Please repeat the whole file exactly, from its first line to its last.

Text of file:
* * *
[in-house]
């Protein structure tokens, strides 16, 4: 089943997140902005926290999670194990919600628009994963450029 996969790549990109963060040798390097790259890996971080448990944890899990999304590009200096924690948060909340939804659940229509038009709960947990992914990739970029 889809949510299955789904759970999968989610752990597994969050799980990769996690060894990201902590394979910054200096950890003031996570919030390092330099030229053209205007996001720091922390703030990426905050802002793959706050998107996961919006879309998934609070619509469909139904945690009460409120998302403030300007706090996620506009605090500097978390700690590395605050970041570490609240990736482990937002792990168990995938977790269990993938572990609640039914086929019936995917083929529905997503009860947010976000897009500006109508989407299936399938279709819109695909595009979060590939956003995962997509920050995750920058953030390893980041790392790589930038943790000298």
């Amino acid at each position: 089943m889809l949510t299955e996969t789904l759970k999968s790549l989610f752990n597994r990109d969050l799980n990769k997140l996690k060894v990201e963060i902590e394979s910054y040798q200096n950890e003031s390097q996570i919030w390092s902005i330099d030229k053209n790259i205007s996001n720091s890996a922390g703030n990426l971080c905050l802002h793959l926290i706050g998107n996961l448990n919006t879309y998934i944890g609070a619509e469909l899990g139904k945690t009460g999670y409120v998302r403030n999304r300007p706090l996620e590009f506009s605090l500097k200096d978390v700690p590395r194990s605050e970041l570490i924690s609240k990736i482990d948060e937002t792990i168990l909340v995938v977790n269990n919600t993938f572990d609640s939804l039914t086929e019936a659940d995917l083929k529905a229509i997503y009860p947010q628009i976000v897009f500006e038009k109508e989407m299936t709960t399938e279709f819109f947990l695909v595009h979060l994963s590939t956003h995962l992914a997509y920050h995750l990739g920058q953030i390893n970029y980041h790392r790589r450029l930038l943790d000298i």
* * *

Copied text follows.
[in-house]
């Protein structure tokens, strides 16, 4: 089943997140902005926290999670194990919600628009994963450029 996969790549990109963060040798390097790259890996971080448990944890899990999304590009200096924690948060909340939804659940229509038009709960947990992914990739970029 889809949510299955789904759970999968989610752990597994969050799980990769996690060894990201902590394979910054200096950890003031996570919030390092330099030229053209205007996001720091922390703030990426905050802002793959706050998107996961919006879309998934609070619509469909139904945690009460409120998302403030300007706090996620506009605090500097978390700690590395605050970041570490609240990736482990937002792990168990995938977790269990993938572990609640039914086929019936995917083929529905997503009860947010976000897009500006109508989407299936399938279709819109695909595009979060590939956003995962997509920050995750920058953030390893980041790392790589930038943790000298």
């Amino acid at each position: 089943m889809l949510t299955e996969t789904l759970k999968s790549l989610f752990n597994r990109d969050l799980n990769k997140l996690k060894v990201e963060i902590e394979s910054y040798q200096n950890e003031s390097q996570i919030w390092s902005i330099d030229k053209n790259i205007s996001n720091s890996a922390g703030n990426l971080c905050l802002h793959l926290i706050g998107n996961l448990n919006t879309y998934i944890g609070a619509e469909l899990g139904k945690t009460g999670y409120v998302r403030n999304r300007p706090l996620e590009f506009s605090l500097k200096d978390v700690p590395r194990s605050e970041l570490i924690s609240k990736i482990d948060e937002t792990i168990l909340v995938v977790n269990n919600t993938f572990d609640s939804l039914t086929e019936a659940d995917l083929k529905a229509i997503y009860p947010q628009i976000v897009f500006e038009k109508e989407m299936t709960t399938e279709f819109f947990l695909v595009h979060l994963s590939t956003h995962l992914a997509y920050h995750l990739g920058q953030i390893n970029y980041h790392r790589r450029l930038l943790d000298i």